Specific to the right of access provision, OCR found that 89% of audited CEs failed to meet standards.
A version of this article was first published December 22, 2020, by HCPro's Revenue Cycle Advisor, a sibling publication to HealthLeaders.
The Office for Civil Rights (OCR) on December 17 released its 2016-2017 HIPAA audits industry report, providing an overview of how selected covered entities (CE) and business associates (BA) complied with certain provisions of the HIPAA privacy, security, and breach notification rules.
OCR conducted audits of 166 CEs and 41 BAs to compile the report. In a summary of the report, OCR concluded that most CEs met the timeliness requirements for providing breach notification to individuals and prominently posted their notice of privacy practice (NPP) on their websites.
However, OCR determined that most of the CEs audited failed to meet other requirements, such as adequately safeguarding protected health information (PHI), ensuring individual right of access, and providing appropriate content of their NPP. In addition, OCR found that most CEs and BAs failed to implement the HIPAA security rule requirements for risk analysis and risk management.
Specific to the right of access provision, OCR found that 89% of audited CEs failed to meet standards. Recurring themes in their documentation included the following:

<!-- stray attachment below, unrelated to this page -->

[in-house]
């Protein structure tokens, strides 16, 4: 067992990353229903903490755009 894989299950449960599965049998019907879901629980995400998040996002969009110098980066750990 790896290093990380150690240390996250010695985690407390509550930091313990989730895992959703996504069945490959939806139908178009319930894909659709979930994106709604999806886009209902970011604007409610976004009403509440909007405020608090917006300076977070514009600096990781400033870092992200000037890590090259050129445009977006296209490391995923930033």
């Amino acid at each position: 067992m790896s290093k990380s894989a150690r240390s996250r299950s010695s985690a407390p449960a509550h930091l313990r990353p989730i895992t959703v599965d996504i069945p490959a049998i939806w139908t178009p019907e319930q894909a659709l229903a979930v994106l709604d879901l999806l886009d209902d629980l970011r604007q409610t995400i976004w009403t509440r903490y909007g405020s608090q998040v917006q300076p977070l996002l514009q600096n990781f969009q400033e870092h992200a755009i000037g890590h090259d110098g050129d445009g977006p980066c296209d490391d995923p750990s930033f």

- Inadequate documentation of access requests.
- Insufficient evidence of policies for individuals to request and obtain access to PHI. For example, one entity provided a form used by patients to name an authorized representative as its access policy.
- Inadequate or incorrect policies and procedures for providing access.
- Lack of a clear reasonable cost-based fee policy or application of blanket fees in violation of the standard.
- Failure to maintain policies and procedures requiring a timely written denial and the basis for denying an access request.
- NPP did not correctly describe individual rights.
- NPP did not identify or incorrectly identified the patient’s right to timely access (i.e., within 30 days of request unless an extension is provided). Many covered entities stated incorrectly that the entity had 60 days, instead of 30 days, to respond to requests.
In a press release, OCR director Roger Severino noted that enforcement initiatives will continue “until health care entities get serious about identifying security risks to health information in their custody and fulfilling their duty to provide patients with timely and reasonable, cost-based access to their medical records.”
In 2020, OCR settled 12 cases as part of its HIPAA right of access initiative.
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